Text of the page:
(Recasts throughout; adds details from results, updates share price)
By Sheila Dang and Akanksha Rana
Jan 29 (Reuters) - Verizon Communications Inc on Tuesday said it does not expect profit growth in 2019 due to a higher tax rate and interest expense, and missed Wall Street estimates for fourth quarter revenue.
The largest U.S. wireless carrier by subscribers said 5G, the next-generation wireless network that is expected to bring much faster data speeds, will not have a large impact on Verizon's financials until 2020, foreshadowing a year of flat growth for the major U.S. carriers.
Craig Moffett, an analyst with MoffettNathanson, said in a note on Tuesday that investors have been focused on what the build-out of 5G will cost Verizon rather than how much it will earn from the technology.
Moffett also said the company's profit guidance this year was "not very inspiring," given the strong U.S. economy.
Verizon Chief Financial Officer Matt Ellis said during the earnings call with analysts that the company expects earnings per share growth to be reduced by between 24 cents and 28 cents, due to the higher effective tax rate and increased interest expense.
Ellis said Verizon's business was still strong enough to offset the "non-operational items" and balance out to the same earnings per share level from 2018.
Shares of Verizon, the largest U.S. wireless carrier by subscribers, were down 2.4 percent to $53.75 in afternoon trading.
Total operating revenue rose 1 percent to $34.28 billion in the fourth quarter, missing the average analyst estimate of $34.44 billion, according to Refinitiv data.
The company forecast an increase in 2019 capital spending to a range of $17 billion to $18 billion, including expansion of the commercial launch of its 5G wireless technology, up from $16.7 billion last year.
Verizon, which has 118 million wireless customers, said it added a net 653,000 postpaid phone subscribers during the fourth quarter, beating the average estimate of 355,600, according to research firm FactSet.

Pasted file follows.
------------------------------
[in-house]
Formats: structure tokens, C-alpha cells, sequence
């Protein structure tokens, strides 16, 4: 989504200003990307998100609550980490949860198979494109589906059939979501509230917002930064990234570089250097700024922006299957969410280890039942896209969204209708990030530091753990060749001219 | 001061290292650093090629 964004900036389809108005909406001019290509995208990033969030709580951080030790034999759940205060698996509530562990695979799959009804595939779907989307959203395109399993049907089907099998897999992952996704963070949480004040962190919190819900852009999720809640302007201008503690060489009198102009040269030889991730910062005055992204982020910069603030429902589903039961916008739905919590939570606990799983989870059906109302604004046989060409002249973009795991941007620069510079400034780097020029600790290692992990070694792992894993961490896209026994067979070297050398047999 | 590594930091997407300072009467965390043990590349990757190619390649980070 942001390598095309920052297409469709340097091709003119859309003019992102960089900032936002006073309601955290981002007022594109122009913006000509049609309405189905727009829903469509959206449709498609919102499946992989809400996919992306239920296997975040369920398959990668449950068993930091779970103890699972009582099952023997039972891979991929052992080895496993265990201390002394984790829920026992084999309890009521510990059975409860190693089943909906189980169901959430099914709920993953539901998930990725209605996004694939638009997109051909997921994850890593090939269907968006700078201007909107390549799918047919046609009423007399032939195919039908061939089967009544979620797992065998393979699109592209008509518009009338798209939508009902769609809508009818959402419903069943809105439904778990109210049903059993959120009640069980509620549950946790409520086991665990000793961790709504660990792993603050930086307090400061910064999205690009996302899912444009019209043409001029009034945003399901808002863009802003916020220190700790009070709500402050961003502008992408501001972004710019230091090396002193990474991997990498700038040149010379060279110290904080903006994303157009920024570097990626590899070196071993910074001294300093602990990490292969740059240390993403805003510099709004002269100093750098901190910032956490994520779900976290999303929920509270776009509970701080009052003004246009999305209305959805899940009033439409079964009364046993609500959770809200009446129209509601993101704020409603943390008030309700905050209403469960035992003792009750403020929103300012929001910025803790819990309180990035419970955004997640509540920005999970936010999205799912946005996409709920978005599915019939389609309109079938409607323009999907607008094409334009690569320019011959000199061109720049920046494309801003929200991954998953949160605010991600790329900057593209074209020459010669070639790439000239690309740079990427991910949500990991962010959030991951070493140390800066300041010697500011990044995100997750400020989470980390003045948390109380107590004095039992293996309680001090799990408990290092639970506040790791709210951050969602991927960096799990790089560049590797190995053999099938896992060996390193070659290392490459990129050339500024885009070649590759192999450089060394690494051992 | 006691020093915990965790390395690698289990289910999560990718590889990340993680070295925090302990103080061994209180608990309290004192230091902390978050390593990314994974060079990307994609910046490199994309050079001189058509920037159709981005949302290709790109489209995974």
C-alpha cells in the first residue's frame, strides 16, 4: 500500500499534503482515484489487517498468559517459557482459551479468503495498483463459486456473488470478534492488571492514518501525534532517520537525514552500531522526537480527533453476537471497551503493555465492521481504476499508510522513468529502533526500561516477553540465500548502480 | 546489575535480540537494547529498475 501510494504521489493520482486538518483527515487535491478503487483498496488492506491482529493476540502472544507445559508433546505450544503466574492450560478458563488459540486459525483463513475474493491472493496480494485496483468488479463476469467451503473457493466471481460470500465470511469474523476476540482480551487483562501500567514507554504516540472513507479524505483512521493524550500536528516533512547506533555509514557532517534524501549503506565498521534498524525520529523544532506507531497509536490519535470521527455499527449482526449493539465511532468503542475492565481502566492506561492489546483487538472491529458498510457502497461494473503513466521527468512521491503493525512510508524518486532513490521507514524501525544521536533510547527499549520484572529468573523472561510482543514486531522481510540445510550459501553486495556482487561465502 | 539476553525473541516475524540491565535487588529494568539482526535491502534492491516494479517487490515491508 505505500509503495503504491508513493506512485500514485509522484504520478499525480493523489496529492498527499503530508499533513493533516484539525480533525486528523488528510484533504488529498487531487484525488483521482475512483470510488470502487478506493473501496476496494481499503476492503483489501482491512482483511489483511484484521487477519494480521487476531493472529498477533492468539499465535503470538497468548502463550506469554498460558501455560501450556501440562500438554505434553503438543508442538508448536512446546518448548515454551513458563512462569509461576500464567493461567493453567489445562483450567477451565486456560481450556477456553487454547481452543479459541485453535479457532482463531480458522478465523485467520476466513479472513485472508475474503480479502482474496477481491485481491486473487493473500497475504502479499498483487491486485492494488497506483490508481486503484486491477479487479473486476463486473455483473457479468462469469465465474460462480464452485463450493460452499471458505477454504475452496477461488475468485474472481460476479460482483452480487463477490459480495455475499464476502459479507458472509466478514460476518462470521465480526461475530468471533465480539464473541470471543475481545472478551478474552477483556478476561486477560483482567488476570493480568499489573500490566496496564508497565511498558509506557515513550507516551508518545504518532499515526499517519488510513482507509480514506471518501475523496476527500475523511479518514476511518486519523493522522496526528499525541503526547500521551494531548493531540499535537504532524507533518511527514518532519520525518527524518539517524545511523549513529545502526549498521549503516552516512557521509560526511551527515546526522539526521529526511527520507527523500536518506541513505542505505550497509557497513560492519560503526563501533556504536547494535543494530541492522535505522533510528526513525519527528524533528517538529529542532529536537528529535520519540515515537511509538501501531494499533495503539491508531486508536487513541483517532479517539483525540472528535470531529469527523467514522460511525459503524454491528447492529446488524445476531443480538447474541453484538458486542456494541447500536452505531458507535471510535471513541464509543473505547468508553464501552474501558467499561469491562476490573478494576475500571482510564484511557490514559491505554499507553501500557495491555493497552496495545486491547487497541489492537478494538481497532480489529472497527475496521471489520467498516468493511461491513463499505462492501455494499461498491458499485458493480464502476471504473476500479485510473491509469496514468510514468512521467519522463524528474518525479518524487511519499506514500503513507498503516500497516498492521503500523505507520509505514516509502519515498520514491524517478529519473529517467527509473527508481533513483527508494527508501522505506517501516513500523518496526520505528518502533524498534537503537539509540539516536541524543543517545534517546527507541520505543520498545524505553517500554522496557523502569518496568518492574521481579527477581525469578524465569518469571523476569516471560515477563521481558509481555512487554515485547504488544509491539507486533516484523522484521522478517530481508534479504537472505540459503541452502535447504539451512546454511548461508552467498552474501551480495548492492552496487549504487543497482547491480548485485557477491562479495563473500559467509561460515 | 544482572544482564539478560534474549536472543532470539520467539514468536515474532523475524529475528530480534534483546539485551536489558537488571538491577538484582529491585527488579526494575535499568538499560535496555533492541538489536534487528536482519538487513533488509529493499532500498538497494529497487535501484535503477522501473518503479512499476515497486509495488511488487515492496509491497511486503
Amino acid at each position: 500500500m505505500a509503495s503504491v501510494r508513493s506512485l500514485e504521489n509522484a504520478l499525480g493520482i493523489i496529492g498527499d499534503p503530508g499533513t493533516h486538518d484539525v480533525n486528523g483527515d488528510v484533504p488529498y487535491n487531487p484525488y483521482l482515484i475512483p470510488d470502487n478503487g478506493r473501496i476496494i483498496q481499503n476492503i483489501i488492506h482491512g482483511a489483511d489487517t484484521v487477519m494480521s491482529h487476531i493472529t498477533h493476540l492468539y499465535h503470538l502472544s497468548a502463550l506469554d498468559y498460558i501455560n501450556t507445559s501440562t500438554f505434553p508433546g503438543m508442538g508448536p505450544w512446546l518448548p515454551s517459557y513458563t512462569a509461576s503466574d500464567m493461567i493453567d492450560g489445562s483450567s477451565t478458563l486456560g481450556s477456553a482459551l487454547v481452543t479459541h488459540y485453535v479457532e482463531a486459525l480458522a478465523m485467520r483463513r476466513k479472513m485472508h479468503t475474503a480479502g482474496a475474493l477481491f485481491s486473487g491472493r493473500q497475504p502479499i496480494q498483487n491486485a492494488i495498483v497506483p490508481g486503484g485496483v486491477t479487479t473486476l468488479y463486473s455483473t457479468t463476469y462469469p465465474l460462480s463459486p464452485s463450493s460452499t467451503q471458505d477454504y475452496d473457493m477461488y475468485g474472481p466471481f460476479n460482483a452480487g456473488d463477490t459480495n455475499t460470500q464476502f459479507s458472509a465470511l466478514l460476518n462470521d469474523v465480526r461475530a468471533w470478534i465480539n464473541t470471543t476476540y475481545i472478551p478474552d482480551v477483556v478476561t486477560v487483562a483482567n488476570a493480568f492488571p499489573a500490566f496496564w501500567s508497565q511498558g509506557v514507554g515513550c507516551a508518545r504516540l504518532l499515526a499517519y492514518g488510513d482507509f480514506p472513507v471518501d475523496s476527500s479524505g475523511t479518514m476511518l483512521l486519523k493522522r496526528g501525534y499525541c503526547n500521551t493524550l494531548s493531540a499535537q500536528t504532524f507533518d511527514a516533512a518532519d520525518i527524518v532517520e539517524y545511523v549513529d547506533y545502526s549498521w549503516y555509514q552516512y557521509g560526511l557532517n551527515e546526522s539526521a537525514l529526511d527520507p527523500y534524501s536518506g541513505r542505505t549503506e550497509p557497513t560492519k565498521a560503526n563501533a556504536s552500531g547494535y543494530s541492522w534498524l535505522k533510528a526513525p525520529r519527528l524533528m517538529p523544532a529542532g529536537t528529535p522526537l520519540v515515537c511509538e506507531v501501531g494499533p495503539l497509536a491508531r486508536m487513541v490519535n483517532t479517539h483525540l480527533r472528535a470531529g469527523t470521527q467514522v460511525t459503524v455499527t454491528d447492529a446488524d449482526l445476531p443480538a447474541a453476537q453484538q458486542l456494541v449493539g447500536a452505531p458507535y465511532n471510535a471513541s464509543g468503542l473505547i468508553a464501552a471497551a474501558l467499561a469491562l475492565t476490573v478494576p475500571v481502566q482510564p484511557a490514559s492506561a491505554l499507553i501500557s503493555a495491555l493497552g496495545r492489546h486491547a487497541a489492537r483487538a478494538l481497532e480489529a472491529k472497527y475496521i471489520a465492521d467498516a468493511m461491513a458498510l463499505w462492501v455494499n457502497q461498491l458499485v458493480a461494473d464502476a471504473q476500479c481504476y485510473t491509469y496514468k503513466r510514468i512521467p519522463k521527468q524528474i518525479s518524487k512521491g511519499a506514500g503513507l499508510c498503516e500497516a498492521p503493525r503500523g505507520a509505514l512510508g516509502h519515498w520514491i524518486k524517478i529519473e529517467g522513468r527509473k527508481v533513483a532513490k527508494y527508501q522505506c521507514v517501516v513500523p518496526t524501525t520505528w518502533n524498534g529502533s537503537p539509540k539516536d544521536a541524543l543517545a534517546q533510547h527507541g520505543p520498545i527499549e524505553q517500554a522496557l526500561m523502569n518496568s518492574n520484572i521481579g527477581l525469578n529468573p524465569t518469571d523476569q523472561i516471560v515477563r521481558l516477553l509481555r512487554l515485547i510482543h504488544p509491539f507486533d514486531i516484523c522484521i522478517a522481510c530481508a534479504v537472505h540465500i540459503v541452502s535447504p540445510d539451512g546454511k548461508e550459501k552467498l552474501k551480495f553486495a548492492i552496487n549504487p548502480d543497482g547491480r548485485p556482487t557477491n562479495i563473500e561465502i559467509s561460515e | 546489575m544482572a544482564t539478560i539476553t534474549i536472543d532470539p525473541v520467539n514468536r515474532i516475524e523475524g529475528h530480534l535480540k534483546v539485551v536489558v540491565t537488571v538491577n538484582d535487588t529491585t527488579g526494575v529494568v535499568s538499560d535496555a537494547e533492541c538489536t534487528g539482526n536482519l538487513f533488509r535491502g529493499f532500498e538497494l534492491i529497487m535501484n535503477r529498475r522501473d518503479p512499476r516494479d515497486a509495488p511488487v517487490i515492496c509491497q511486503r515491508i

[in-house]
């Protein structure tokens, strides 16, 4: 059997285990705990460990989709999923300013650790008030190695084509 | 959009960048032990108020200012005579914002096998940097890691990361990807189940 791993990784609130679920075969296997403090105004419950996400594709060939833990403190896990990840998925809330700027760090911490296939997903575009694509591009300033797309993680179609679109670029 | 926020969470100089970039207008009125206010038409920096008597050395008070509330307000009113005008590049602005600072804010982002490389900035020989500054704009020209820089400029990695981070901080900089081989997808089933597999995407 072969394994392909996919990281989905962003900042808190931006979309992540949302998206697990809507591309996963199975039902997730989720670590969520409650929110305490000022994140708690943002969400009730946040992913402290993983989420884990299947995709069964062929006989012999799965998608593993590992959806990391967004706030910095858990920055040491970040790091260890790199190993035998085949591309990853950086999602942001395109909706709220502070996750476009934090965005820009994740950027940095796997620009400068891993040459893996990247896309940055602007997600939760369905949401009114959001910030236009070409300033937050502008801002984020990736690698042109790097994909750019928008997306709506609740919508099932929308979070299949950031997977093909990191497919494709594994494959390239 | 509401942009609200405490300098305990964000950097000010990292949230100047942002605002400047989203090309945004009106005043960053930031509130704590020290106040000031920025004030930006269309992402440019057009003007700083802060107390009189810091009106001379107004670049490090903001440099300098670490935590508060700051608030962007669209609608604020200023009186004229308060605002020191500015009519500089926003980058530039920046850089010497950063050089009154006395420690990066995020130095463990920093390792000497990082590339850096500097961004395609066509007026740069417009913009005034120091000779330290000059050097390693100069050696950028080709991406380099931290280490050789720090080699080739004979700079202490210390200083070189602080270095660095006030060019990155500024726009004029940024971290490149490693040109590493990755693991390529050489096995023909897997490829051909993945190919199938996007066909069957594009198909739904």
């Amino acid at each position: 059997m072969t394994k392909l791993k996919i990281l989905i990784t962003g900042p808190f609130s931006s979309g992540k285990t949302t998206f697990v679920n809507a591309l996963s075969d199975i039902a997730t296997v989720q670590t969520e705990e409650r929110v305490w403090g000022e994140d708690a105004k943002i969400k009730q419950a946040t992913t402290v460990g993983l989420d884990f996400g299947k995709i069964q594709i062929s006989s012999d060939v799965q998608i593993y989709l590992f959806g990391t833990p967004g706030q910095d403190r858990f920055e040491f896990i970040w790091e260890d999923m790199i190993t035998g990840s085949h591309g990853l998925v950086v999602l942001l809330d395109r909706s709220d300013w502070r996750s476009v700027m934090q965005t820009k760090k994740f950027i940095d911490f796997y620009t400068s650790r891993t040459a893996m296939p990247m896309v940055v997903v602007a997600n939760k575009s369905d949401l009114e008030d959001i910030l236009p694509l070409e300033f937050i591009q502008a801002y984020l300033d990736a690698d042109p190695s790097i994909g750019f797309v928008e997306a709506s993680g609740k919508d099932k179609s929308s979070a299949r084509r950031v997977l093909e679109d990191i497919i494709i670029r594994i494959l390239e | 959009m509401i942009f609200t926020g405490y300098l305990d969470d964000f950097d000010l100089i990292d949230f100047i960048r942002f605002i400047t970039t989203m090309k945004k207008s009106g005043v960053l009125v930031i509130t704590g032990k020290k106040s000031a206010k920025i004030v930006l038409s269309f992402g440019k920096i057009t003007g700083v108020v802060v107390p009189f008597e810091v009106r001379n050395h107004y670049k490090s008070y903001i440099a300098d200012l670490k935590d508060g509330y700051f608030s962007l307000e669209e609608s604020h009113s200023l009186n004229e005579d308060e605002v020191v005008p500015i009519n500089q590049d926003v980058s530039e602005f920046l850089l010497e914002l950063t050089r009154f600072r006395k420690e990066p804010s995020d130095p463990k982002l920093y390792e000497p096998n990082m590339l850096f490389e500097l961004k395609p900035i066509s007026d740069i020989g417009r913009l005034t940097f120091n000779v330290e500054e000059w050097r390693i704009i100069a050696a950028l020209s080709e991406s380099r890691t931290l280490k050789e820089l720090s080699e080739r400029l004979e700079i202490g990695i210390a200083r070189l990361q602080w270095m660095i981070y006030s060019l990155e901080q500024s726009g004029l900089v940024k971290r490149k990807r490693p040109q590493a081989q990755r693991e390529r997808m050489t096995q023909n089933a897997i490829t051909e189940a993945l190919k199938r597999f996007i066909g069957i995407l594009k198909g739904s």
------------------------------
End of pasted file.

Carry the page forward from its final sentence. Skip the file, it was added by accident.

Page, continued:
Analysts pay attention to postpaid customers, or those with a recurring bill, because they are more valuable to carriers and remain with the company longer than prepaid customers.
The company lost 46,000 Fios video subscribers during the quarter, more than the 29,000 it lost last year, as viewers leave for cheaper internet TV services rather than pay for pricier cable packages. Analysts looked for 51,000 losses.
Net income attributable to the company fell to $1.94 billion, or 47 cents per share, in the quarter, from $18.78 billion, or $4.56 per share, a year earlier, when it recorded a $16.8 billion one-time benefit from the U.S. tax overhaul.
Revenue for the Verizon Media Group, formerly called Oath and which includes Yahoo and AOL, was $2.1 billion during the quarter, down 5.8 percent from the prior year.
Excluding items, Verizon earned $1.12 per share, above the average estimate of $1.09 per share, according to IBES data from Refinitiv. (Reporting by Akanksha Rana in Bengaluru and Sheila Dang in New York; Editing by Phil Berlowitz and James Dalgleish)